During his career, Stephen Jackson was vilified for his outspoken opinions. In retirement, he’s become a thought leader for the NBA community.
In the mid-2000s, before the NBA was the neo-liberal corporate ally it is today, Stephen Jackson was public enemy number one. It’s an off juxtaposition, considering Jackson’s work in 2020 as a boots-on-the-ground activist for racial justice and police accountability applied pressure on the NBA to adopt a sudden Spring Awakening on African-American issues it had long ignored, suppressed, and rebuked.
During the pandemic, Jackson used his platform as co-creator and co-host of All The Smoke podcast on Showtime to galvanize the country around the assassination of young African Americans and people of color at the hands of police.
Jackson used his celebrity to build a coalition across the nation to organize protests after the murder of his friend, George Floyd, a man he called “twin” for the similar features they shared. Jackson’s organic efforts were quickly mimicked by the league, which rushed to burnish its image as a corporation that elevated Black voices and supported its player’s right to protest. Ironic, since under David Stern and before, the league did everything in its power to stifle players organizing over political issues, including going so far as to suspend them when they chose to protest the anthem peacefully.
That Jackson would galvanize Americans of all races and backgrounds to unite over police brutality isn’t a surprise to those who watched him play during his prime in the 2000s. Jackson was a beloved teammate and helped make playoff contenders out of several lottery-bound legacies. He helped turn around the luck of the Charlotte Bobcats (2009-2011) and Golden State Warriors (2007-2009), was the heart and soul of a contending Indiana Pacers team (2004-2007) and was the sixth man on the championship-winning San Antonio Spurs team in 2003.
Stephen Jackson wasn’t even supposed to be here
The Port Arthur, Texas product was a high school state champion and was recently honored this year during the Texas UIL state tournament. As a late second-round pick, Jackson had to work his way through development leagues before finding his place as an elite two-way player who made every team he joined better. Jackson attended Butler County Community College but didn’t play there, instead relying on his street cred as an elite baller in pickup games with friends on the Phoenix Suns. That was enough to convince Suns team president Danny Ainge to gamble on his potential in the 1997 NBA Draft.
Even then, it would take three more years of proving himself in the CBA and overseas in Australia, Venezuela and the Dominican Republic before he finally earned an NBA roster spot.
Throughout his career, Jackson was more than just a 3-and-D wing, scoring over 20 points per game in three different seasons and averaging 15 points per game over his 14-year career.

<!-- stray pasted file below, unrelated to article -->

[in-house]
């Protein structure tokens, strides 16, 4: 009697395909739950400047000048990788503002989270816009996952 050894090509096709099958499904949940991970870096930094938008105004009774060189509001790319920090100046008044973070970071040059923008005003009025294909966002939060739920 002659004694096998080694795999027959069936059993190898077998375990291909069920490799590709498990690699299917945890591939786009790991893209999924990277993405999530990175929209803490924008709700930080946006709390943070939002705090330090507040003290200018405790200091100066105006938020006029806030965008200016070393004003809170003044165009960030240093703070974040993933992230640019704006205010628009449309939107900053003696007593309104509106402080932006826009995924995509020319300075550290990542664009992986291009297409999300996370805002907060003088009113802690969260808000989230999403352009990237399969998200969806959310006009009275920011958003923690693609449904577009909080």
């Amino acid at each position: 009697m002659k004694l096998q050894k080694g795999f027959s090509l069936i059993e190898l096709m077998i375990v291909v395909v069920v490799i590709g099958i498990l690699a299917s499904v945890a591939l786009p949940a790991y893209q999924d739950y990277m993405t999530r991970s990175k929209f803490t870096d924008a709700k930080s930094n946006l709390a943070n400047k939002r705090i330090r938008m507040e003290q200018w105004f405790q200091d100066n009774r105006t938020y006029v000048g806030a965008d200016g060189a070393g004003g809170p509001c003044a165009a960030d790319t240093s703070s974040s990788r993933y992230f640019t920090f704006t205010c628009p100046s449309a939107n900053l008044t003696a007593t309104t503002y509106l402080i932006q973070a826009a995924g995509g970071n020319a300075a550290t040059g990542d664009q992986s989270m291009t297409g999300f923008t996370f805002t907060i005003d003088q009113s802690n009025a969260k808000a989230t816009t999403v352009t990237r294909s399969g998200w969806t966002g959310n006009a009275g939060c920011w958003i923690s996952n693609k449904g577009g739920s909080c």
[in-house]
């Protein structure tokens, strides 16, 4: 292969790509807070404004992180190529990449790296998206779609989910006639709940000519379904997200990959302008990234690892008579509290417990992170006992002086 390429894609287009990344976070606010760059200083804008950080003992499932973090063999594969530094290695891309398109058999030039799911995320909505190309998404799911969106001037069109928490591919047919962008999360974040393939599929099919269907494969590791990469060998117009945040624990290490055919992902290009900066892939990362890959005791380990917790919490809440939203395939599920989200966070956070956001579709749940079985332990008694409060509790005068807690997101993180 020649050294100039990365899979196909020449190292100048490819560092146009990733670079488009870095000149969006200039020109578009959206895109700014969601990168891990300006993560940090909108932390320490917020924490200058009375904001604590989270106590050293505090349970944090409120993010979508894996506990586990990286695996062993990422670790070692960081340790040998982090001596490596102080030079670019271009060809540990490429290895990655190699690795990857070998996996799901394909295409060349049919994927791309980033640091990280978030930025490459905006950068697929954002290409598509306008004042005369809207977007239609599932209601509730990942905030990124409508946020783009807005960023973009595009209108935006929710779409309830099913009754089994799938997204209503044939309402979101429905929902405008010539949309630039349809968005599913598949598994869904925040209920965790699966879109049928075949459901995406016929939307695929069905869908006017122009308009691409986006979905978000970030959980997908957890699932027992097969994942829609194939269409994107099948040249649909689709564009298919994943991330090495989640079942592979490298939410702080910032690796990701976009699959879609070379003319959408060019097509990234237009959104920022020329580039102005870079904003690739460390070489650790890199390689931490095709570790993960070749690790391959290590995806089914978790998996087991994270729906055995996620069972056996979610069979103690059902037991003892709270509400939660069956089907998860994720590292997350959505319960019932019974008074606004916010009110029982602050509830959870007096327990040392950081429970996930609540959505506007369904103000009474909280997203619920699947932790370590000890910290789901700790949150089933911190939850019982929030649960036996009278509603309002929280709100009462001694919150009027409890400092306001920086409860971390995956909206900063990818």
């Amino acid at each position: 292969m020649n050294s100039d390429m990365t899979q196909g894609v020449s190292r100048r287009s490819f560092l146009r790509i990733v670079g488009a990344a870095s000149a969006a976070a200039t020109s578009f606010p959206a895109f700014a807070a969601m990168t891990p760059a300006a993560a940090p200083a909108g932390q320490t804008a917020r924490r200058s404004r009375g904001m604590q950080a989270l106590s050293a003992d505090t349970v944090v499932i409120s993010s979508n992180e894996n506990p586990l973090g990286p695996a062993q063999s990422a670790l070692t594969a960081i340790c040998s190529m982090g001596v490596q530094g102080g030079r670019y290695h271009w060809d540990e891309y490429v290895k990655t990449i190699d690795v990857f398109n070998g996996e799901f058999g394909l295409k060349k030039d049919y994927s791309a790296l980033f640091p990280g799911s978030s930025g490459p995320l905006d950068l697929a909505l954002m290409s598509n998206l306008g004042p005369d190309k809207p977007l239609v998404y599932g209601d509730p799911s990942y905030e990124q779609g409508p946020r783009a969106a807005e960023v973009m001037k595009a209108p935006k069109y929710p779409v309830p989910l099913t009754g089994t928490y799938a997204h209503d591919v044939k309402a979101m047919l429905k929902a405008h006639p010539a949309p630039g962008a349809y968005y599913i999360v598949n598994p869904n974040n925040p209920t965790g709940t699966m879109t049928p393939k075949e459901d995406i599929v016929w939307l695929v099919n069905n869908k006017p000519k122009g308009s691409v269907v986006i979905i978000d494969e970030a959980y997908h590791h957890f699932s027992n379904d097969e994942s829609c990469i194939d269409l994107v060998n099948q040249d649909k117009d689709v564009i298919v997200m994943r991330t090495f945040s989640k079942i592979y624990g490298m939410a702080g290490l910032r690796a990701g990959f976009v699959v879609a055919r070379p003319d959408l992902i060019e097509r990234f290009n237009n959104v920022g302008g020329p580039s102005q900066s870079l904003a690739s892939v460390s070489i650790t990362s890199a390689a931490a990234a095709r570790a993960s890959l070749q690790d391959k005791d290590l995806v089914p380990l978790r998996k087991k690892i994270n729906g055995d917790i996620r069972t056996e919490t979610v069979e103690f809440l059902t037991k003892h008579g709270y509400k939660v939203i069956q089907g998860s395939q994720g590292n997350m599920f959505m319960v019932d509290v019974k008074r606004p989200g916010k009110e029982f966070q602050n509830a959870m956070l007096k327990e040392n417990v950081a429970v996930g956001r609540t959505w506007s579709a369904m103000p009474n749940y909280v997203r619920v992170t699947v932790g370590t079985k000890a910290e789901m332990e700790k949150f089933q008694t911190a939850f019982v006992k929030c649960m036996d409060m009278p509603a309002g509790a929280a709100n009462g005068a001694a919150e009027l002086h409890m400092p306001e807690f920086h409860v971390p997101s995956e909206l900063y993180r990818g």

For casuals, Jackson is best remembered as one of the main instigators of the Malice at the Palace brawl between his Pacers and the Detroit Pistons in 2004. But as we saw in the 2021 documentary about the brawl, Untold: Malice at the Palace, many fans were just as guilty, as was the league, who failed to properly secure the arena with enough security or a contingency plan for violent fans.
As a result of that incident, Jackson was suspended for 30 games and his reputation was stained, even though he did not incite or start the fight. A Pistons fan started it all by throwing a cup of beer at Pacer teammate Ron Artest, who then charged into the stands. Jackson followed him into the melee to bring him back while looking after his teammate.
Without the help of the league, or a PR-backed campaign, Jackson reclaimed his honor by continuing to be the teammate he always was, even the one who followed Artest into the stands.
The suspensions of Jackson and others thwarted the Pacers’ chance at a championship. When Jackson was traded to Golden State, he found a team of fellow outcasts to bond with and play for.
Jackson was the vocal leader of that historic team, which became the first No. 8 seed to beat a No. 1 seed in a seven-game series. Jackson locked up future Hall of Famer Dirk Nowitzki a few weeks after he was named that season’s MVP. It was a masterclass in fronting and footwork, as Jackson frustrated the big German, getting inside his personal space and mind. It took Nowitzki years to bounce back from the embarrassment of being shut down by a smaller defender.
The Charlotte Bobcats were the butt of the NBA when Jackson arrived in 2009. But once he arrived, he put in quick work in elevating the newish franchise’s luck by and leading the Bobcats to the franchise’s first playoff appearance. He also finished 12th In league 2010 MVP voting, tied that season with Chris Bosh, Joe Johnson, and Chauncey Billups.
The Nets, Spurs, Hawks, Pacers, Warriors, Bobcats, Bucks, Clippers.
Just about everywhere Jackson went, he made the team he joined better. His teammates could always count on him giving his all. On him guarding the other team’s best player. On him wanting the ball in crunch time. Jackson played at a time where the media, the league, and fans lacked the empathy to see him as a complete player and person. They harped on the negative. They focused on his upbringing. Judged him on the way he dressed and spoke. And when he went up into the stands to protect his teammate, he was vilified without regard for context.
Jackson is a champion, the ultimate teammate, a dawg, and someone who has worked hard to make things better. He’s made mistakes but tried to own them. He should be remembered for all he did on and off the court, as someone who respected the game and never backed down from a fight, especially when it wasn’t popular to do.